North African colonies and nations[edit]

Ozar Hatorah established schools in Tripoli, Libya before the Jewish population largely emigrated to Israel in 1950. It still operates schools in Morocco, with a total enrollment of over 500 students. At its peak, the organization was operating an educational network serving some 17,000 students, ranging from first-grade children to learned students preparing to enter the rabbinate.

By 1970, the organization was running 23 schools and a summer camp in Morocco, 41 schools and a summer camp in Iran, and two elementary schools in Syria. Together with students of its first elementary school in France, in Lyon (see below), it had a total enrollment of 13,610 students.[1]

France[edit]

After the massive emigration of Jews from North African nations to France in the late 20th century when the former colonies gained independence, Ozar Hatorah extended its network to France. It opened its first school in 1961 in Lyon, where many Sephardi Jews had settled.[2]

In 1971, Ozar Hatorah opened two schools in Créteil and Sarcelles, suburbs of Paris. By 2012 these had some 1,000 students. Subsequently, it set up schools in Antony, Toulouse, Marseilles, Strasbourg, Aix-les-bains, and other cities, bringing the total number of Ozar Hatorah schools in France to 20,[3] some maintained with local funds. In the 21st century, Marseilles has the second-largest Jewish population (70,000) after Paris.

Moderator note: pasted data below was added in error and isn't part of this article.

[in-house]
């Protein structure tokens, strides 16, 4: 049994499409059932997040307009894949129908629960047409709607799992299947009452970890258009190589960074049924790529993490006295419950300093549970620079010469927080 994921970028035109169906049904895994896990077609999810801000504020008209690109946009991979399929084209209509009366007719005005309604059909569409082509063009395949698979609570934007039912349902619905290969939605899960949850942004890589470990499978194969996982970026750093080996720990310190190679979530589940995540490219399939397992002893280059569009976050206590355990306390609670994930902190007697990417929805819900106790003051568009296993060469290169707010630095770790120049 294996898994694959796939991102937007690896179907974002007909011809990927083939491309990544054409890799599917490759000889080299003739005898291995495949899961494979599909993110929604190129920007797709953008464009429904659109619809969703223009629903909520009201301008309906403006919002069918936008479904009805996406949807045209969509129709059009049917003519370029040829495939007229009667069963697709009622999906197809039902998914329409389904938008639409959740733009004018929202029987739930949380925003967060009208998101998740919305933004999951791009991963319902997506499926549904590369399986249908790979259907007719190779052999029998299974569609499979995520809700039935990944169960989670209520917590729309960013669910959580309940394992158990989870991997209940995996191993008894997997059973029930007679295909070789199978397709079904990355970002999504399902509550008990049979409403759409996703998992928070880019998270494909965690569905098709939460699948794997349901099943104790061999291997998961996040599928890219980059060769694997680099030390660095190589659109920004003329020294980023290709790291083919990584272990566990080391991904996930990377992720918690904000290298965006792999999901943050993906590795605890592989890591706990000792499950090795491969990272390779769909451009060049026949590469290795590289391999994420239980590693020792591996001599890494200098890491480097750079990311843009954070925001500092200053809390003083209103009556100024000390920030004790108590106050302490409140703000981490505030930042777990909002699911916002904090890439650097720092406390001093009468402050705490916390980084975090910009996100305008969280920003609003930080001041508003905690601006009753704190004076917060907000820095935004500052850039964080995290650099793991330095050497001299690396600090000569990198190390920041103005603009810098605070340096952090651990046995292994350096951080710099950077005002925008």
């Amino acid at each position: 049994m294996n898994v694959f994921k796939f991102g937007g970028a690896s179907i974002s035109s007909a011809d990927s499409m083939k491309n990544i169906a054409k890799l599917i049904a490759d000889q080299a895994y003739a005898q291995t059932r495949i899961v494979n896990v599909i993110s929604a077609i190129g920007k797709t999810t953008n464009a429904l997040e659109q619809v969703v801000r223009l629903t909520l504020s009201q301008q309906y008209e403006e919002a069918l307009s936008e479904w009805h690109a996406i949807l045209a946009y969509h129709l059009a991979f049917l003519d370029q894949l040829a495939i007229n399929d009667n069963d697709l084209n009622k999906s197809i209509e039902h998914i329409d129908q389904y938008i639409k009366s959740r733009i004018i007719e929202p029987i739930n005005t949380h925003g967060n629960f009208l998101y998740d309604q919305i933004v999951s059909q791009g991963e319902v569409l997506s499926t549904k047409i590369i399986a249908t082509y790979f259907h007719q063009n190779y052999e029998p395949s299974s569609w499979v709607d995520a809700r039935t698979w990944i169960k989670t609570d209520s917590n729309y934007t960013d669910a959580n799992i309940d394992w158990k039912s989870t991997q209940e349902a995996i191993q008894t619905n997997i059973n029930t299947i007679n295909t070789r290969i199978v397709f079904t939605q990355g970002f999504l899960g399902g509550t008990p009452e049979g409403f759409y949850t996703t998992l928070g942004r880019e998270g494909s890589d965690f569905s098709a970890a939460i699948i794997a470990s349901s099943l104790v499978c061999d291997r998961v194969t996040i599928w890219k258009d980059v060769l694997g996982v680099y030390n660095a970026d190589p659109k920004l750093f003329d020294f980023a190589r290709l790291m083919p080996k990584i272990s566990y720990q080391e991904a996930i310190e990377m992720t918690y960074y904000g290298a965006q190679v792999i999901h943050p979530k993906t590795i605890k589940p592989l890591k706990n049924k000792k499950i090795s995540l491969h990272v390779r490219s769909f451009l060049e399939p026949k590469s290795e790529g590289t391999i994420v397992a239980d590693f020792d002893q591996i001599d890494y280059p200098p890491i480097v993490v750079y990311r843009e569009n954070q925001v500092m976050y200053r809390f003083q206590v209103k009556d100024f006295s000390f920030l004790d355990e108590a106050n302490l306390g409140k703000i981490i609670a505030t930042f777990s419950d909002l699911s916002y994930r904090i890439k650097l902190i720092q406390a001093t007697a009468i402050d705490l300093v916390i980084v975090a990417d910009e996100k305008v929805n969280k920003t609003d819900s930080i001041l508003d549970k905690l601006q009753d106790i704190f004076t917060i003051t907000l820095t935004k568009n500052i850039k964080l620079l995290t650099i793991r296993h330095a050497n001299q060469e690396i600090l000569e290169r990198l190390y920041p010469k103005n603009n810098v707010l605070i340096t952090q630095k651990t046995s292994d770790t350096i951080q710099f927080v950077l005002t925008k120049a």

Ozar Hatorah plans to develop the schools further as centers for Jewish community life, by building facilities such as a mikveh (ritual bath) and synagogue, and providing adult classes, day camps, and other community activities.[2] In 2012, the 20 schools in France were headed by Rabbi Jean-Paul Amoyelle, who has worked with the organization since 1967.[3] According to CRIF, more than 30,000 students are enrolled in Ozar Hatorah schools in France. After a rise in antisemitic incidents in France in the 21st century, the schools assigned guards to each school to improve security.[3]

Incidents[edit]